Four white South Africans have been convicted of humiliating five black university domestic staff after a video of the incident was posted online.
The men, all students at the University of the Free State at the time, had been on trial but earlier pleaded guilty to crimen injuria.
The video showed the five staff being made to kneel and forced to eat food which had apparently been urinated on by one of the students.
The men will be sentenced on Wednesday.
The video of a mock initiation ceremony caused a national outcry and protests against racism when it surfaced in 2008.
The BBC's Karen Allen, in court in the predominantly white town of Bloemfontein, says the trial has been seen as deeply symbolic in a country trying to come to grips with its racially divided past, 16 years after the end of white minority rule.
She says the long-awaited trial of the four former students - RC Malherbe, Johnny Roberts, Schalk van der Merwe and Danie Grobler - has attracted widespread media attention.
This is not least because defence lawyer Kemp J Kemp represented President Jacob Zuma in a rape case four years ago, our reporter says. Mr Zuma was acquitted.
In a statement read out by their lawyer, the men said that the video had been made to demonstrate the traditions of their hall of residence and to protest at plans to make the university more racially mixed.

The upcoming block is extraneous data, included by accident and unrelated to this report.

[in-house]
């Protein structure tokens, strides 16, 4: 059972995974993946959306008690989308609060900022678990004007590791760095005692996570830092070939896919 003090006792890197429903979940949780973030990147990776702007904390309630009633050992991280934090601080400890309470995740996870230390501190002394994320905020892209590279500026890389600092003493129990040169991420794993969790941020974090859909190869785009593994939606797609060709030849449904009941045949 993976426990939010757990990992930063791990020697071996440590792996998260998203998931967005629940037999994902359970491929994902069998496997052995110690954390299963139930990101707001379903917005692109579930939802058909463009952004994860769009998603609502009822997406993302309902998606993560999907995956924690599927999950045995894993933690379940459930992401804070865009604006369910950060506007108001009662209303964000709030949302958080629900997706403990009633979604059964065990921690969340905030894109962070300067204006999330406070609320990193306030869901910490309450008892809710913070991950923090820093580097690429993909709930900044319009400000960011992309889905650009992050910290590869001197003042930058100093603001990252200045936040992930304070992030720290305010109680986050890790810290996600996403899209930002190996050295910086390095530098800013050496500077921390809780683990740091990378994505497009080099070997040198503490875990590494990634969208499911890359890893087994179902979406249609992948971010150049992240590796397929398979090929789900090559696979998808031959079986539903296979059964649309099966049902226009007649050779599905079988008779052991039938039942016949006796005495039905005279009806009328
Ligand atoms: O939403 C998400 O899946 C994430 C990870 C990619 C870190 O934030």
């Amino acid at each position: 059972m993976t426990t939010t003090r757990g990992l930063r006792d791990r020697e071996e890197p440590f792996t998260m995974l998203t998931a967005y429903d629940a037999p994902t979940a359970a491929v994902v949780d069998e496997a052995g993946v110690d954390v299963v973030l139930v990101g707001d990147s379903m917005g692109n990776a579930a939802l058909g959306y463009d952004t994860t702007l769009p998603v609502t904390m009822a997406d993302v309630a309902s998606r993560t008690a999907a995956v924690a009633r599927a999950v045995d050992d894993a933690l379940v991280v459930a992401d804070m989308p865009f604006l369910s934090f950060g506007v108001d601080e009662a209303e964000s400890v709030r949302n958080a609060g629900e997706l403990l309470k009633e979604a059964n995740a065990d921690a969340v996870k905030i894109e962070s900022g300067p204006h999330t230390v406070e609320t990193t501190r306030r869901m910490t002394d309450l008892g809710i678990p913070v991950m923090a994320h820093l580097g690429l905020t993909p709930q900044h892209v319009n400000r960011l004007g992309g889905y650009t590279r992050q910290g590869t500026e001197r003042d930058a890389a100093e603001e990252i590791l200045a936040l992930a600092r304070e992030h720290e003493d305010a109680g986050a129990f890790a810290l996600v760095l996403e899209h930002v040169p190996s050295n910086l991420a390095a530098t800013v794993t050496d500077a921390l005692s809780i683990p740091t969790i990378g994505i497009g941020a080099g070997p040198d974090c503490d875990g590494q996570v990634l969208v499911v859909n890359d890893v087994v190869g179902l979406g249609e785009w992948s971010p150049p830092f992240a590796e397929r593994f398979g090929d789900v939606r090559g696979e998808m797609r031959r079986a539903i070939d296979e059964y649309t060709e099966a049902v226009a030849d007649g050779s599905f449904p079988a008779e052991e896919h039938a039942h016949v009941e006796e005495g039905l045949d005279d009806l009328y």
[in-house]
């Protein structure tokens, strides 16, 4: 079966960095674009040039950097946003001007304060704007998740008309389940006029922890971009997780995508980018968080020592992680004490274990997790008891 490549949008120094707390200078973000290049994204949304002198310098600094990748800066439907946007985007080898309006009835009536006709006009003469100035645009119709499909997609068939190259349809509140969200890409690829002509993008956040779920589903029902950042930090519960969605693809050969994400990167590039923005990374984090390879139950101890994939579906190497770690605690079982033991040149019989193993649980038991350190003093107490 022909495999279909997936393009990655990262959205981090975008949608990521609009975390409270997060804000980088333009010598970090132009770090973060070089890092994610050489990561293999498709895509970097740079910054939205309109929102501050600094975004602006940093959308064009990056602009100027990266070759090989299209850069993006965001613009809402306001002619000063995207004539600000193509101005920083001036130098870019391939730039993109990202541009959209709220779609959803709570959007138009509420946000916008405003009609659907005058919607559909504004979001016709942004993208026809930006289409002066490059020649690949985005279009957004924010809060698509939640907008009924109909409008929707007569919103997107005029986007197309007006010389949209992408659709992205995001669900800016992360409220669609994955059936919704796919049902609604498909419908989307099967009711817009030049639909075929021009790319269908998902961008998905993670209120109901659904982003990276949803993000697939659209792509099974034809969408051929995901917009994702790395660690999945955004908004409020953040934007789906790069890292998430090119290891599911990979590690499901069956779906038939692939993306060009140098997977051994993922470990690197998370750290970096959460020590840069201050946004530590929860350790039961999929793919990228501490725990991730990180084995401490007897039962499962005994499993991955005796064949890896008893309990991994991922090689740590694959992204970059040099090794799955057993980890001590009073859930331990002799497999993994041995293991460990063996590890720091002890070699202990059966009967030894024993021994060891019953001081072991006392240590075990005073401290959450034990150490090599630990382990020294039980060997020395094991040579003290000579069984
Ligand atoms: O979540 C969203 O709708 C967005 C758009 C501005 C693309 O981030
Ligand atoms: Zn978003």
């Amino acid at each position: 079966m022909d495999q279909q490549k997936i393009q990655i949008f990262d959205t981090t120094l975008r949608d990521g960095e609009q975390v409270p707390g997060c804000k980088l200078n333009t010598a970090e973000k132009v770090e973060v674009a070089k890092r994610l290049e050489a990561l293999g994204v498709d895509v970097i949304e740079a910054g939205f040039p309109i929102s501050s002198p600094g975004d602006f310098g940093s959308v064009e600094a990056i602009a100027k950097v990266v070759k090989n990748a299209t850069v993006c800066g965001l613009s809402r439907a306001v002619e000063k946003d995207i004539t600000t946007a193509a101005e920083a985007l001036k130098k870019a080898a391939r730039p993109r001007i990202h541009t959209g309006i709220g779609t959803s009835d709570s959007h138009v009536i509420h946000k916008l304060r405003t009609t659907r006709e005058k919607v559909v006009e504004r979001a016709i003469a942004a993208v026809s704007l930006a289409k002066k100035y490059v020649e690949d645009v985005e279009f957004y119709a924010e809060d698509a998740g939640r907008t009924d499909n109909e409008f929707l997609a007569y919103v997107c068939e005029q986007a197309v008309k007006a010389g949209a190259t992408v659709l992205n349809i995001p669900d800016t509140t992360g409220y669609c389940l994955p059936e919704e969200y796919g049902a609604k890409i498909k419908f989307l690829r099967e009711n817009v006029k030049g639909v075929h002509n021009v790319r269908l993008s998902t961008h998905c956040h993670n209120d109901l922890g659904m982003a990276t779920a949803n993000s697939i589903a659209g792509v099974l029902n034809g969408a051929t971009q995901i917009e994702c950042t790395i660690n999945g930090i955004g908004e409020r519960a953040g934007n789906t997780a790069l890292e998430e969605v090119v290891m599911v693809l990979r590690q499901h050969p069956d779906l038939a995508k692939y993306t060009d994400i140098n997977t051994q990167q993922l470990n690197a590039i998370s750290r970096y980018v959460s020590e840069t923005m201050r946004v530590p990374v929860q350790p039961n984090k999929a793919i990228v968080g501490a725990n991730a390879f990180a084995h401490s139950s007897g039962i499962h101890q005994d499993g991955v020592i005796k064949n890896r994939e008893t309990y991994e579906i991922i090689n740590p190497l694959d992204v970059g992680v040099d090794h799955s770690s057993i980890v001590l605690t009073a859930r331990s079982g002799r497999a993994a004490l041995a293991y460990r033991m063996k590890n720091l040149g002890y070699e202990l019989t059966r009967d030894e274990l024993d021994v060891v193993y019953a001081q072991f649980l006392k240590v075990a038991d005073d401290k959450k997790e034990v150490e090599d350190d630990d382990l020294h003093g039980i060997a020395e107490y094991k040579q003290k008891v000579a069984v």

They said the food had not been urinated on - that had been an illusion.
They also claim the staff had taken part willingly.
But the men agreed that they would never have performed their actions if they had known the consequences.
In the video, apparently filmed in 2007, the four women and a man were forced to drink full bottles of beer and perform athletic tasks.
But it is the final extract of the film that most angered members of the public.
It seems to show a white male urinating on food, and then shouting "Take! Take!" in Afrikaans and apparently forcing the campus employees to eat the dirty food, and causing them to vomit.
Last year, the first black director of the University of the Free State, Jonathan Jansen, courted controversy by inviting the students back as a gesture of reconciliation.
His decision was condemned by both the ruling African National Congress and opposition parties.